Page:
(Recasts to add Carter, Lockheed comments)
By Andrea Shalal and Yeganeh Torbati
WASHINGTON, Sept 30 (Reuters) - Pentagon officials warned on Wednesday against further consolidation in the U.S. weapons industry because fewer defense contractors could lead to higher costs, decreased innovation and less competition.
U.S. Defense Secretary Ash Carter said he does not welcome further consolidation among large U.S. weapons makers. Carter was the Pentagon’s chief arms buyer in 2011, when the department established a policy that discouraging mergers among large prime contractors, but opened the door to deals among smaller firms.
“What I said then and still believe is that it was important to avoid excessive consolidation in the defense industry to the point where we did not have multiple vendors who could compete with one another on many programs,” Carter told reporters.
The comments came days after the U.S. Justice Department approved Lockheed Martin Corp’s $9 billion acquisition of Sikorsky Aircraft, a unit of United Technologies Corp , one of the biggest acquisitions in the weapons industry in years. Lockheed expects to close the deal by the end of November or sooner, depending on when it wins regulatory approval from China and the European Union.
“Lockheed-Sikorsky doesn’t mean open season on large prime-level mergers,” said Jeff Bialos, a former senior Pentagon official who oversaw industry mergers and acquisitions.
Dozens of companies in the sector merged in the 1990s as military spending fell sharply after the end of the Cold War. The changes left five large contractors that dominate the market: Lockheed, Boeing Co, Northrop Grumman Corp , General Dynamics Corp and Raytheon Co.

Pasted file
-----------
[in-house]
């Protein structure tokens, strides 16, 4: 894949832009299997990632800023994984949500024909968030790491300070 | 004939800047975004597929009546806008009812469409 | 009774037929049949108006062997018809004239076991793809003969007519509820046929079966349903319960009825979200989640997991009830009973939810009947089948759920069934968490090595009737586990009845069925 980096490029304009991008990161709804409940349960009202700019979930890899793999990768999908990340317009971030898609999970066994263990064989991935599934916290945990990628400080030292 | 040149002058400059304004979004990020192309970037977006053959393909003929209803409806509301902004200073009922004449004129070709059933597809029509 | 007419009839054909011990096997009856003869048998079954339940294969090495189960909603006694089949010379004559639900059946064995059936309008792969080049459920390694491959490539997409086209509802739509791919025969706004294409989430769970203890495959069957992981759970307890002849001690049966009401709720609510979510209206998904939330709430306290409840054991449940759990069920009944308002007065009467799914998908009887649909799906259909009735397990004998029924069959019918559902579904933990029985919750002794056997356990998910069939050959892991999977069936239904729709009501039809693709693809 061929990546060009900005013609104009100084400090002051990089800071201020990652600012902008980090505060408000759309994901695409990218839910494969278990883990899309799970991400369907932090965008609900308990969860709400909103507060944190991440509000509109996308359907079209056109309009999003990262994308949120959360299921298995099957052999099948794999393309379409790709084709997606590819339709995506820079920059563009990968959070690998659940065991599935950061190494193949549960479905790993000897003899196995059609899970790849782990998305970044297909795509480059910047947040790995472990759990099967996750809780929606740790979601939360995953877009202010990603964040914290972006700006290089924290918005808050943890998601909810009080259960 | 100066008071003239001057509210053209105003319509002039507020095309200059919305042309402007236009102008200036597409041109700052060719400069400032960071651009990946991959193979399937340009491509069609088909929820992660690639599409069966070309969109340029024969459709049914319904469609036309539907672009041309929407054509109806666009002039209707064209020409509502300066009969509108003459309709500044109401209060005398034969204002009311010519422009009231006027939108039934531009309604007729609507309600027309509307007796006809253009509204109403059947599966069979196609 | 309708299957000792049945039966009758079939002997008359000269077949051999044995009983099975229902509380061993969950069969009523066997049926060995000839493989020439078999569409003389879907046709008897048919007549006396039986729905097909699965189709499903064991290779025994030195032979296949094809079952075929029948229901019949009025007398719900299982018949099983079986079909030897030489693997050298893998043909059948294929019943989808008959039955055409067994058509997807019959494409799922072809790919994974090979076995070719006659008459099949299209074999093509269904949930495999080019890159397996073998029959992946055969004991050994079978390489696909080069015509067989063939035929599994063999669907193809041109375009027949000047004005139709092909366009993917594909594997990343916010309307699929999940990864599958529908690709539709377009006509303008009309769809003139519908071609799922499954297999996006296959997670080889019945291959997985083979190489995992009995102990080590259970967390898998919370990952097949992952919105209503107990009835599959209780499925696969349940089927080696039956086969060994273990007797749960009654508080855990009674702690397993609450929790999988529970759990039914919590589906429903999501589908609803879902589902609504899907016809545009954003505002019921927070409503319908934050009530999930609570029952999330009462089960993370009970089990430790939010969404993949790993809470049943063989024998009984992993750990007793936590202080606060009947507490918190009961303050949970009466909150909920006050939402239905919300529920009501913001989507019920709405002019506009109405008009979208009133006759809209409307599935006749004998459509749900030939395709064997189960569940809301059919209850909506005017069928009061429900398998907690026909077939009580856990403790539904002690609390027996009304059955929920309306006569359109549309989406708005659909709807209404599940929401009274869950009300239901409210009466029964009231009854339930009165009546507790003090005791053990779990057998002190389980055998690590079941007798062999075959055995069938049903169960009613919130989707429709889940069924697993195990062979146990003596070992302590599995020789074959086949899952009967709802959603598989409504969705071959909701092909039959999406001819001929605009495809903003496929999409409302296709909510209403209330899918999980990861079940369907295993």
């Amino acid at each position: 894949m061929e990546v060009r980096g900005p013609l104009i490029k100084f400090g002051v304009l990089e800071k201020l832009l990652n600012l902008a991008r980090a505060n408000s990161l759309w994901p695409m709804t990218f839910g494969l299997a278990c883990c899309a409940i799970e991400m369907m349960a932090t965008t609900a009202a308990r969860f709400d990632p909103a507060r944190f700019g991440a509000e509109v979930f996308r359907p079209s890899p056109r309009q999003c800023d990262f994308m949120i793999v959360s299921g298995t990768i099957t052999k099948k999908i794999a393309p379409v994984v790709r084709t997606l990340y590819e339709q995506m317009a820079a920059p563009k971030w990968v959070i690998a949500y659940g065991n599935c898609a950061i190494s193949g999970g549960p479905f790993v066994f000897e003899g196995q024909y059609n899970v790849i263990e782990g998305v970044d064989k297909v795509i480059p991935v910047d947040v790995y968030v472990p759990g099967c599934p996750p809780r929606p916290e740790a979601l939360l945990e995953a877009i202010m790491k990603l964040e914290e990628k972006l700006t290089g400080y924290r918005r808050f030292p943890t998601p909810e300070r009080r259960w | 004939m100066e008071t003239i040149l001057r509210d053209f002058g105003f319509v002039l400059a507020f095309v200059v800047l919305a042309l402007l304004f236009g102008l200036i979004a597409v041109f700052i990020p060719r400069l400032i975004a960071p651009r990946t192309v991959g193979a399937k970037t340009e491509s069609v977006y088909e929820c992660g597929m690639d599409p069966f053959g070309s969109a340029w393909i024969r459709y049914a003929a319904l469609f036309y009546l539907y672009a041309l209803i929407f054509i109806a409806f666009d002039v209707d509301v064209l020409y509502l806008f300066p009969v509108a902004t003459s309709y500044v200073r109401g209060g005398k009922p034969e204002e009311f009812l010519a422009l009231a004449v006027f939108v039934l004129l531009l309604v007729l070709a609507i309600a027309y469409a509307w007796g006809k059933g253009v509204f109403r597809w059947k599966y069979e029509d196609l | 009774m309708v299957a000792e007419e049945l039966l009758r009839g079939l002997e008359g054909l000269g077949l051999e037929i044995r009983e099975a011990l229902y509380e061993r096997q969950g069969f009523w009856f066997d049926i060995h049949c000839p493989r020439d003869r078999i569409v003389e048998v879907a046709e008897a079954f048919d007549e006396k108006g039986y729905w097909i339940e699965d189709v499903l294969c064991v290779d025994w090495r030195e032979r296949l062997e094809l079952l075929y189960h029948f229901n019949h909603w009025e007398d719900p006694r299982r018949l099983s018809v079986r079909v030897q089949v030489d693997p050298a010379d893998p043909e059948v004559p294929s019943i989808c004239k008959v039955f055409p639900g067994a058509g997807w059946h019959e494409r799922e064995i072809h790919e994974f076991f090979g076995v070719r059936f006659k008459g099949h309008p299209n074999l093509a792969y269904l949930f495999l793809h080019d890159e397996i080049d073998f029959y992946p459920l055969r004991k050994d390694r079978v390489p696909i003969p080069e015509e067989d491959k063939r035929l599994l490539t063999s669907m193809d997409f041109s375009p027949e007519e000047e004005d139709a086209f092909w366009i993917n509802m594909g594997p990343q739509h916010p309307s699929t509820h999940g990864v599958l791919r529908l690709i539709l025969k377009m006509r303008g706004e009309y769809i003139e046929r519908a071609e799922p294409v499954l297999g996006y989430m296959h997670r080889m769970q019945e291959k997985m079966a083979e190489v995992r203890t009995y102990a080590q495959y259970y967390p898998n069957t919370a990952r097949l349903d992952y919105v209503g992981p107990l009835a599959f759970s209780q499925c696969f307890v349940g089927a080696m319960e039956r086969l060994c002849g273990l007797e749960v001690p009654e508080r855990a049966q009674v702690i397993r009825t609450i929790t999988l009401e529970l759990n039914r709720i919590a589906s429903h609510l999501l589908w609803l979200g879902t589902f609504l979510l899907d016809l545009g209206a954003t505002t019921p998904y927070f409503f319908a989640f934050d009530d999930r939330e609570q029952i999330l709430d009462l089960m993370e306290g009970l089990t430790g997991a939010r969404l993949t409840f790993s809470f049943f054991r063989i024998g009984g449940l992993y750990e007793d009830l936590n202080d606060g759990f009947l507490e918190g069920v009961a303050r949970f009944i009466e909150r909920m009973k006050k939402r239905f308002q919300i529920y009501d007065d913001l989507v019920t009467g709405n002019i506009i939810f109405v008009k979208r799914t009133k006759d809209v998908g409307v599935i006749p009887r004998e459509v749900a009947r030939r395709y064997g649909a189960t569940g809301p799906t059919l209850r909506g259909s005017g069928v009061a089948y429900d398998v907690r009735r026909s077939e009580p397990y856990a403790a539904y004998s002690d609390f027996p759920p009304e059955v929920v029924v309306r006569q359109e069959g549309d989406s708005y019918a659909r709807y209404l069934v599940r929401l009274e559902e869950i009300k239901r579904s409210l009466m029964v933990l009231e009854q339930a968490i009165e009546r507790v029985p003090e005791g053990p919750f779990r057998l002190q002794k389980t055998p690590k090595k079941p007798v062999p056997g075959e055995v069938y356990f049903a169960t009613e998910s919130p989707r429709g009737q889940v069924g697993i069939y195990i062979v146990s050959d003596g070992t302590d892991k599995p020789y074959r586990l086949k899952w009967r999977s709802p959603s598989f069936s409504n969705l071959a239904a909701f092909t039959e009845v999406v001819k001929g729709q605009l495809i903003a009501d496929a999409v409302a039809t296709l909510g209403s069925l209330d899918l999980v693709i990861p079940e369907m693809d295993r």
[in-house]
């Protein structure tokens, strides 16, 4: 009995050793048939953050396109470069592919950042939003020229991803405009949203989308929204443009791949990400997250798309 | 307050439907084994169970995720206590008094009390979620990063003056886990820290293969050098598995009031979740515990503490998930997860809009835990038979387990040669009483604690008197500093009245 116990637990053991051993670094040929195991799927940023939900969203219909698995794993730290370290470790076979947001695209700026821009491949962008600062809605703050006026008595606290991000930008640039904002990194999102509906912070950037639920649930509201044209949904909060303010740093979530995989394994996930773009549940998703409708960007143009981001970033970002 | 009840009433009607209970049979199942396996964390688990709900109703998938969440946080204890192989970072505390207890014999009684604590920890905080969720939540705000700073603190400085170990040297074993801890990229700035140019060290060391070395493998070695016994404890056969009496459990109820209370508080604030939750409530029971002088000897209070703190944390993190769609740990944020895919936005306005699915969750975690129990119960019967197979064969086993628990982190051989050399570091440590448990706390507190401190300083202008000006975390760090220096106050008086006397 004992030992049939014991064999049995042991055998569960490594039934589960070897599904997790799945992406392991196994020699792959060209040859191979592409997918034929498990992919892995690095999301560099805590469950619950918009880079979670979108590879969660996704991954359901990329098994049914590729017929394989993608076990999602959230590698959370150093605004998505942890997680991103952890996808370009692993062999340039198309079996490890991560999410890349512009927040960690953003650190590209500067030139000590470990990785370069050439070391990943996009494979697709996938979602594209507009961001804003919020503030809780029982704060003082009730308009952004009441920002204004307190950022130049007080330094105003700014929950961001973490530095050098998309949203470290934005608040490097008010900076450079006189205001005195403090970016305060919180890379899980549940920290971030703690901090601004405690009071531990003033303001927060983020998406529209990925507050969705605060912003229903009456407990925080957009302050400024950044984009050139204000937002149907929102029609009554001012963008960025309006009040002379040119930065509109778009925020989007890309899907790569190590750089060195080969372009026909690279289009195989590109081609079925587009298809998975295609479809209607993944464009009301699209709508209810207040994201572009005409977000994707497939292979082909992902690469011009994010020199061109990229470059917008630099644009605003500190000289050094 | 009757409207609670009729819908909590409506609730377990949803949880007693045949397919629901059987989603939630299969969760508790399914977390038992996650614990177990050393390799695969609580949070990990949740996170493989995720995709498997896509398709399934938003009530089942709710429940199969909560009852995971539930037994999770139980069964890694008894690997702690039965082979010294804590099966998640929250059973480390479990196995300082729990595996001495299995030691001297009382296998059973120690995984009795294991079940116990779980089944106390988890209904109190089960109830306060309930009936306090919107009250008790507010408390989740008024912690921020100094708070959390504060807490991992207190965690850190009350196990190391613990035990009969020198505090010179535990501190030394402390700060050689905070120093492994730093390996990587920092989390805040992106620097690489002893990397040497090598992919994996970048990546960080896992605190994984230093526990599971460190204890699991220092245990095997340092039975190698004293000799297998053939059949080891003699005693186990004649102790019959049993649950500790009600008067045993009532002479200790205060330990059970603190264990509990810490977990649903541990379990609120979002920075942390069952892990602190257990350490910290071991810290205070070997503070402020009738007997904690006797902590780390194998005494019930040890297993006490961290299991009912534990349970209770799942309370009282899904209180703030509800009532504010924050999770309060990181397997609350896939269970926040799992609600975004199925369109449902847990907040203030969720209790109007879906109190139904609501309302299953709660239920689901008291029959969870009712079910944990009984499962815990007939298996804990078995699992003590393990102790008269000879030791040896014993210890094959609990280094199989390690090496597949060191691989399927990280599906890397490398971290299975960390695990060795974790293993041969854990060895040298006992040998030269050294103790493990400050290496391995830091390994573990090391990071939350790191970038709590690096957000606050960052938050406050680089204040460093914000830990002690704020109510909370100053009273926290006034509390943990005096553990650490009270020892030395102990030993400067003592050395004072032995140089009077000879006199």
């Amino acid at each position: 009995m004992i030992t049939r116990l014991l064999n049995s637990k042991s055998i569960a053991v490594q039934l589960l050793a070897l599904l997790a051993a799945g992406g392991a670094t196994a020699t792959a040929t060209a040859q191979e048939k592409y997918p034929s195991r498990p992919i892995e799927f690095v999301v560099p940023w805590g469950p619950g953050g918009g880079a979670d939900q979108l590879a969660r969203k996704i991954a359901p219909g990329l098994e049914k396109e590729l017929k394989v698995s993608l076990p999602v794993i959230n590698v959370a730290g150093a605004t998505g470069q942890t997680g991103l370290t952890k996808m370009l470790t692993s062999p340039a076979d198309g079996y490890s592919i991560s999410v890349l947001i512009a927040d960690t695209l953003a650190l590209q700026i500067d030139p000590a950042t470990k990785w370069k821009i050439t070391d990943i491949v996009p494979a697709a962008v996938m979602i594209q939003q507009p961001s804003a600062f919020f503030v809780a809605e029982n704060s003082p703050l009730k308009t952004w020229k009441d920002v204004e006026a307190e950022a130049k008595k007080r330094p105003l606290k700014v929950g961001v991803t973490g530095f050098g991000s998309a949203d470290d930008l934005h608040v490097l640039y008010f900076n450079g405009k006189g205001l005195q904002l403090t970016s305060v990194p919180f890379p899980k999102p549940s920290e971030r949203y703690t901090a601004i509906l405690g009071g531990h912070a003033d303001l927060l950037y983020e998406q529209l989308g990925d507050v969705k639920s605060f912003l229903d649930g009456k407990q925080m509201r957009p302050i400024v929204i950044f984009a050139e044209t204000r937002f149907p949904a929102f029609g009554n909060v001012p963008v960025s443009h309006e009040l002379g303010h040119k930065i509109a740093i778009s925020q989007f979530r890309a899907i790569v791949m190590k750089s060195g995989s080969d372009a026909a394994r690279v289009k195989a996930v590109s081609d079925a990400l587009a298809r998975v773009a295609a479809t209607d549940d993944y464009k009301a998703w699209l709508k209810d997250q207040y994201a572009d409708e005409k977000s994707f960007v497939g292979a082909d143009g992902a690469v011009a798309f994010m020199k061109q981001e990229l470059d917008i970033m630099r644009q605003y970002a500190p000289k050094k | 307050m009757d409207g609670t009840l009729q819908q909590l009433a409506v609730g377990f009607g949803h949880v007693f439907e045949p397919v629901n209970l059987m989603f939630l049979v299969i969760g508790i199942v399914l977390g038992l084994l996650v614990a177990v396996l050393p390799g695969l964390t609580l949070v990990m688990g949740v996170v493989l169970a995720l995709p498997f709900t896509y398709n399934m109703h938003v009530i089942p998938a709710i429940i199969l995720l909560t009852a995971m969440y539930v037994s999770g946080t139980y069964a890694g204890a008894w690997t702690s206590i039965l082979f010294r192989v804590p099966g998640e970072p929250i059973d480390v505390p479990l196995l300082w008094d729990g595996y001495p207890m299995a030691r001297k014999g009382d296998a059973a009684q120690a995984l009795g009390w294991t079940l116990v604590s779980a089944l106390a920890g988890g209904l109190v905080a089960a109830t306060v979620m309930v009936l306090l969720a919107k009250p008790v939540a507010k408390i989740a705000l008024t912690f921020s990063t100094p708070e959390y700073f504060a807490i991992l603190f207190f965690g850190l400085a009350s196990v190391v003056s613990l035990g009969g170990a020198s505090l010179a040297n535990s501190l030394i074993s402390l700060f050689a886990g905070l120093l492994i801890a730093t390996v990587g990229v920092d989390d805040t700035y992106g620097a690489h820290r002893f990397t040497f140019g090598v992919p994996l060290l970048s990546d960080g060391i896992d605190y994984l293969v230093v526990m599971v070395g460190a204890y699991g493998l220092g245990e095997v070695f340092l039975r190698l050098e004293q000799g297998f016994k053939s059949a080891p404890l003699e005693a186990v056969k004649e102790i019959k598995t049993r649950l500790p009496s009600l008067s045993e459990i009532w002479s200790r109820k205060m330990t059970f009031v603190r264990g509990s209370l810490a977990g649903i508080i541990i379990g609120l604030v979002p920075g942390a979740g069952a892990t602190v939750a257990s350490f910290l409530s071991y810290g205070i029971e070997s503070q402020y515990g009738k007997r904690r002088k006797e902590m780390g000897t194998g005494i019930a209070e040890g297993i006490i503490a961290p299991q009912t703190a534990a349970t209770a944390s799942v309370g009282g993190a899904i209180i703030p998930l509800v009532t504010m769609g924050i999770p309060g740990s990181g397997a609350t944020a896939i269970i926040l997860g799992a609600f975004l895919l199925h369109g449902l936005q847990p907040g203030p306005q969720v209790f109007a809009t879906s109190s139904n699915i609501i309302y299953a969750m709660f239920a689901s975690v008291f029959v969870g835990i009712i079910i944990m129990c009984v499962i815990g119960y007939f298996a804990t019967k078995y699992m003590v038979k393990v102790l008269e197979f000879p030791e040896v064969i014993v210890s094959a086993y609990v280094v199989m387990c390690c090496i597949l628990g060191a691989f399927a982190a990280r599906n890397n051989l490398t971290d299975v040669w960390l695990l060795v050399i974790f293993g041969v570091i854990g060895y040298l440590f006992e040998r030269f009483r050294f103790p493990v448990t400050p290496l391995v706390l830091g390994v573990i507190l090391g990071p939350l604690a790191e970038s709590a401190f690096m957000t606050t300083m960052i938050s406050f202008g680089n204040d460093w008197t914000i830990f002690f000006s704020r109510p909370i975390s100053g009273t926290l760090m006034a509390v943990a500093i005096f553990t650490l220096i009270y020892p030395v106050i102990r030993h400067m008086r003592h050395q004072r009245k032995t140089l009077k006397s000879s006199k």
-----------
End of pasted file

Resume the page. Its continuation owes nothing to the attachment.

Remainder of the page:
Defense Undersecretary Frank Kendall told reporters the U.S. Justice Department had cleared the Lockheed-Sikorsky deal because there was no direct anti-competitive issue, but the department did not want to see its industrial base whittled down to two or three very large suppliers.
He said the Pentagon would continue working with the Justice Department and the Federal Trade Commission to ensure mergers did not reduce competition. Defense officials also planned to meet with Congress to explore legal options to preserve the diversity and breadth of the U.S. defense industry.
Kendall said the deal would strengthen Lockheed, the Pentagon’s largest supplier, and further reduce the dwindling number of contractors bidding for weapons contracts. Future deals would be evaluated case-by-case, he said.
“This transaction is the most significant change at the weapon system prime level since the large-scale consolidation that followed the end of the Cold War,” he said.
He said the deal would move a high percentage of the military helicopter market into a company that dominates the U.S. fighter jet market, due to a winner-take-all approach adopted over a decade ago for the F-35 fighter jet program.
“With size comes power, and the department’s experience with large defense contractors is that they are not hesitant to use this power for corporate advantage,” he said.
Lockheed fired back in a rare display of disagreement with its largest customer.
“There is no evidence to support the view that larger defense companies reduce competition or inhibit innovation,” Lockheed spokesman Dan Nelson said in statement.
“We believe that defense contractors should continue to be assessed based on the performance and effectiveness of the products and solutions offered, not on the size of their company,” he said. (Reporting by Andrea Shalal and Yeganah Torbati; Editing by Lisa Shumaker)